Betanodavirus is a significant constraint to marine finfish aquaculture worldwide and the development of control strategies will depend on accurate data about mechanisms of infection. A repeated cross-sectional survey for betanodavirus infection using a real-time reverse transcriptase-polymerase chain reaction assay and virus isolation was conducted in barramundi (Lates calcarifer) at a hatchery in Australia to determine whether transmission occurred vertically from the broodstock or horizontally from the environment. Six consecutive production batches were studied in 2007-2008. Subclinical infection was detected in Batch 2007-1 with onset of infection after 26. d of age, reaching a true prevalence > 90.9% (lower 95% probability limit) by 40. d. Two days later an outbreak of VNN with 100% mortality occurred in 12. d old larvae in Batch 2007-2, due to infection with an identical betanodavirus, which was not detected in this batch 7. d previously. A point source epidemic initiated by horizontal transmission from the environment (probably seawater) to Batch 1 then Batch 2 was confirmed. Betanodavirus was not endemic in the hatchery and was probably not vertically transmitted because: (i) infection was not detected in the eggs or larvae of any batch; (ii) infection was not detected in 4 out of 6 batches; (iii) infection was not identified in 20 broodstock; iv) freedom from infection of life history stages was determined with a very high degree of confidence; v) similar data were derived from archival samples from a batch in 2005. The data suggested that outbreaks were initiated because of vulnerabilities in the water supply and spread because biosecurity measures failed. The age of fish appeared to be a major risk factor for susceptibility to disease. © 2011 Elsevier B.V. Source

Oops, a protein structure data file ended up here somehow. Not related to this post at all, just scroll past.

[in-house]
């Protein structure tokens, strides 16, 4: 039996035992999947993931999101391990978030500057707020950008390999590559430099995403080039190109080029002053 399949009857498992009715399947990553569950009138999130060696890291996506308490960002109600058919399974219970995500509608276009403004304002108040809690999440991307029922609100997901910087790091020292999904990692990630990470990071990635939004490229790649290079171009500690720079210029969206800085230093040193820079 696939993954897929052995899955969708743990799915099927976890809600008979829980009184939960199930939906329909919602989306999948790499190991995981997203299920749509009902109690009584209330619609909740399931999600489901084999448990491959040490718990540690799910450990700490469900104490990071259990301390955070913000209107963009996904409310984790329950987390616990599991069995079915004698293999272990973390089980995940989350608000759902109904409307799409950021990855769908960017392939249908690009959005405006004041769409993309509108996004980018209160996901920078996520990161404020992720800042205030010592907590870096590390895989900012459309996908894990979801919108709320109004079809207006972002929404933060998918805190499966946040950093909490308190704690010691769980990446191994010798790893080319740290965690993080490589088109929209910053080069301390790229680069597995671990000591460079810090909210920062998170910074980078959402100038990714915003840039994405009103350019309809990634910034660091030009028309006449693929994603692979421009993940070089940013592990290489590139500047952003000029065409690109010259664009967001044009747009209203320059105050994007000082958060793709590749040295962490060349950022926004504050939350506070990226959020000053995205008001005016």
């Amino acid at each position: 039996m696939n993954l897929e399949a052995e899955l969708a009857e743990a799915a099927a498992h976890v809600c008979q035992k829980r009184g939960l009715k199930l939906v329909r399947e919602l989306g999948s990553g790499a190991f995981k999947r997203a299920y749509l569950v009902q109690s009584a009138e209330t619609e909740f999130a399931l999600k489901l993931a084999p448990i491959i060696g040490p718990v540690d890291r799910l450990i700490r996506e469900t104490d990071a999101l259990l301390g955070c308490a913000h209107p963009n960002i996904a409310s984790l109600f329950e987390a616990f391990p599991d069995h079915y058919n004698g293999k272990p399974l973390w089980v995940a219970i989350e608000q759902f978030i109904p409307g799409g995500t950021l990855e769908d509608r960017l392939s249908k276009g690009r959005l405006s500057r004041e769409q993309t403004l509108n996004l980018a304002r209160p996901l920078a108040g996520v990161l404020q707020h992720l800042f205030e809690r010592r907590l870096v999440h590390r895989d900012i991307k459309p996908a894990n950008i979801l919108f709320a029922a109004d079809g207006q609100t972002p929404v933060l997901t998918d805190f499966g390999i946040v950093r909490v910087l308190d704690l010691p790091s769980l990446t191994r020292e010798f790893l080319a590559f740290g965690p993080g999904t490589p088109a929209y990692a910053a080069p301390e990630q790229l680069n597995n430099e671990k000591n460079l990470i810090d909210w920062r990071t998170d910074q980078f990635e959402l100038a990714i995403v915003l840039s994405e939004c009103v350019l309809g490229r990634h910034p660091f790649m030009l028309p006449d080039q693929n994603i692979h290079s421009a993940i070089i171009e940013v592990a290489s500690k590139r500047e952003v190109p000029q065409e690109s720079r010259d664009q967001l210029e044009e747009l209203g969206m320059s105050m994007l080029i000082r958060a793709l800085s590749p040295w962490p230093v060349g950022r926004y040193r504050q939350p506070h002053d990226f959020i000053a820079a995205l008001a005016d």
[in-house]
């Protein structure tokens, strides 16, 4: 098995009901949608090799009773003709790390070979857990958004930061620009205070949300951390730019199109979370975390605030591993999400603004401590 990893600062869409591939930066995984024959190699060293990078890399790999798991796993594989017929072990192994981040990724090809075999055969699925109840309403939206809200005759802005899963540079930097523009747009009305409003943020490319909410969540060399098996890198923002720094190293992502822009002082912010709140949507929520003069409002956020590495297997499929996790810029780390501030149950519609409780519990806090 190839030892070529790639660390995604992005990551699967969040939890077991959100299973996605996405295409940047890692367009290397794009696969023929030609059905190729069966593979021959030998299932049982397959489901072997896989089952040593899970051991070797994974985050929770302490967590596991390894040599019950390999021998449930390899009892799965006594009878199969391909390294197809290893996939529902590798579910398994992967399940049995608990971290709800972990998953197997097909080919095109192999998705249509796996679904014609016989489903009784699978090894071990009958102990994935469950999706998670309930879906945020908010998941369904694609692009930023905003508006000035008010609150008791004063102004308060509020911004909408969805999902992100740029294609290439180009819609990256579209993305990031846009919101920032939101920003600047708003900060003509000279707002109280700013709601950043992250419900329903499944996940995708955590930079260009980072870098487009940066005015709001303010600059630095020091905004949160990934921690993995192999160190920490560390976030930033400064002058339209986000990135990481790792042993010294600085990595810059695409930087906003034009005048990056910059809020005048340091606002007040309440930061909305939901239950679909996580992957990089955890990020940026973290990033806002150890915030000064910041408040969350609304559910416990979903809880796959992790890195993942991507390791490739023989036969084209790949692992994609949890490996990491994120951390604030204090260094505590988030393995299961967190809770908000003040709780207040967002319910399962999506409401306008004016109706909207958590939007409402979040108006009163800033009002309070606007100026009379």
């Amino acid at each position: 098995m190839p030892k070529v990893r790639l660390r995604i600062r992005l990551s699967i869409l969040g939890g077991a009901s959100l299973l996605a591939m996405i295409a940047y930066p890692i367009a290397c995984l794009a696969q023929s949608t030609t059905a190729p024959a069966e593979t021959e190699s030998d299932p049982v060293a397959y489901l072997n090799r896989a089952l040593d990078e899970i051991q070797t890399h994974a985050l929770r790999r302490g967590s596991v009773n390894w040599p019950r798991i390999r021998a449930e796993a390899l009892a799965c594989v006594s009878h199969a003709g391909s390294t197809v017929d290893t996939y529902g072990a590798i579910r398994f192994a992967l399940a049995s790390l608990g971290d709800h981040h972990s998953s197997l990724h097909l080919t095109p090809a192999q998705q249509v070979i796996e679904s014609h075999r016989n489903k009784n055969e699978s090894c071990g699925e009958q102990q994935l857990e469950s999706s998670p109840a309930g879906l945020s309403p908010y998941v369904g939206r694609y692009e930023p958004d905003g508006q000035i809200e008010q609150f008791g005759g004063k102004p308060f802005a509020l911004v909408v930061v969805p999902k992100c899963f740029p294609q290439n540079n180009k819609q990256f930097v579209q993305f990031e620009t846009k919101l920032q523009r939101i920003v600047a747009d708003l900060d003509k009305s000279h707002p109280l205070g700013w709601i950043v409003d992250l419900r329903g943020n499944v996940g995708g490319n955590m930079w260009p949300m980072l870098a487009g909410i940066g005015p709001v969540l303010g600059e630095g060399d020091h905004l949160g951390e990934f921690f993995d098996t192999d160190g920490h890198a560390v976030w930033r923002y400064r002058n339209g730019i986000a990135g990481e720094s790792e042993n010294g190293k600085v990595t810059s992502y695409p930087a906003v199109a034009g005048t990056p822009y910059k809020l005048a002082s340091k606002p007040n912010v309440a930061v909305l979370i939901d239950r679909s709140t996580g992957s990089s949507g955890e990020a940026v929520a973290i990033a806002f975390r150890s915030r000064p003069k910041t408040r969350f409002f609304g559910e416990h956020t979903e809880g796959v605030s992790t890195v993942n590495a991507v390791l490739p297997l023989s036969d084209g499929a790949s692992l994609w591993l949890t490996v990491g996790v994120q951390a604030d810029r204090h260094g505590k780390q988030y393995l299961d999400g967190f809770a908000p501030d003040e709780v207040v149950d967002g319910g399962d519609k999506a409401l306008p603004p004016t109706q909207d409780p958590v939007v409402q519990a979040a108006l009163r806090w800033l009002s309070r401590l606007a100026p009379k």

Discover hidden collaborations